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Unreliable pulse oximetry in dark-skin patients: a plea for algorithm disclosure

The Original Article was published on 22 February 2022

A Review to this article was published on 04 January 2022

We thank Drs. Ferrari and Scholkmann for their interest in our article [1].

The authors’ experience with the accuracy of noninvasive sensors in the face of elevated levels of carboxyhemoglobin and methemoglobin has considerable ramifications for the operation of pulse oximeters. If manufacturers have been able to make modifications—to hardware or software—to enable devices to overcome light-absorbance transmutations consequent to abnormal blood chemistry [2], there is every reason to expect that human ingenuity should be able to solve inaccurate pulse oximetry readings in patients with dark-skin pigmentation [3].

On a purely numerical basis, the problem of unreliable pulse oximetry readings in dark-skin patients is enormously greater than problems arising from abnormal levels of carboxyhemoglobin and methemoglobin. Given that hypoxemia is the lynchpin around which clinical decisions in seriously ill patients with COVID-19 revolve [4], it is imperative that caregivers are alert to the unreliability of pulse oximetry in dark-skin patients [3]. Clinical decisions based on faulty pulse oximetry readings have likely contributed to the several-fold greater number of deaths from COVID-19 in ethnic-minority patients than in white patients [5].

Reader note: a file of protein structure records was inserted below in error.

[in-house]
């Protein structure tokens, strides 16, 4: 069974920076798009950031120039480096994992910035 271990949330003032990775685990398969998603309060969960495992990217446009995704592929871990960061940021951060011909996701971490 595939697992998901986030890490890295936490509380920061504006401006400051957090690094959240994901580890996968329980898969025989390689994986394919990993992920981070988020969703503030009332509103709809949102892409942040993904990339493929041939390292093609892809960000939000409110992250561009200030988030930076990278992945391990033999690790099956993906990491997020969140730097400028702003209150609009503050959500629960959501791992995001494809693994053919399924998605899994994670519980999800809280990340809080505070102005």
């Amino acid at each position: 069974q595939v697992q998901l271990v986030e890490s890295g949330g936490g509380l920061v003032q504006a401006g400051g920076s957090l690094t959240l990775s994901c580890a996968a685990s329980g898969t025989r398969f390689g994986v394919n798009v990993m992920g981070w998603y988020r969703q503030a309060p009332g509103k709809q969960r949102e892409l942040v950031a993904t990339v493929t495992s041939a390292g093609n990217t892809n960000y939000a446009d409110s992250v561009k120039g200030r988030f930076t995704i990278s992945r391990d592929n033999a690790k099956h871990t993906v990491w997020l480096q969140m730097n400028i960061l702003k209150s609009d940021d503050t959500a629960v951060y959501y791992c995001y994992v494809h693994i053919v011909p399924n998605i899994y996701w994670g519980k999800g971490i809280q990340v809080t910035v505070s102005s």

We do not know why manufacturers have invested considerable resources into solving the problems of oximetry in patients with abnormal blood chemistry, but have not made comparable endeavors into decrypting the riddle of unreliable pulse oximetry readings in patients of color. The contrasting experiences raise some unsettling questions.

We agree with Drs. Ferrari and Scholkmann that pulse oximetry manufacturers should make public the algorithms employed in their software. With these data, an imaginative investigator—perhaps far removed from the industry—may hopefully hit on a solution to the conundrum of deceptive pulse oximetry readings in patients with dark-skin pigmentation.

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National Institute of Nursing Research (RO1- NR016055).

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All authors contributed equally to the drafting of the manuscript and provided critical revision for important intellectual content. Both authors read and approved the final manuscript.

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Correspondence to Martin J. Tobin.

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MJT receives royalties for two books on critical care published by McGraw-Hill, Inc., New York.

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Tobin, M.J., Jubran, A. Unreliable pulse oximetry in dark-skin patients: a plea for algorithm disclosure. Ann. Intensive Care 12, 18 (2022).

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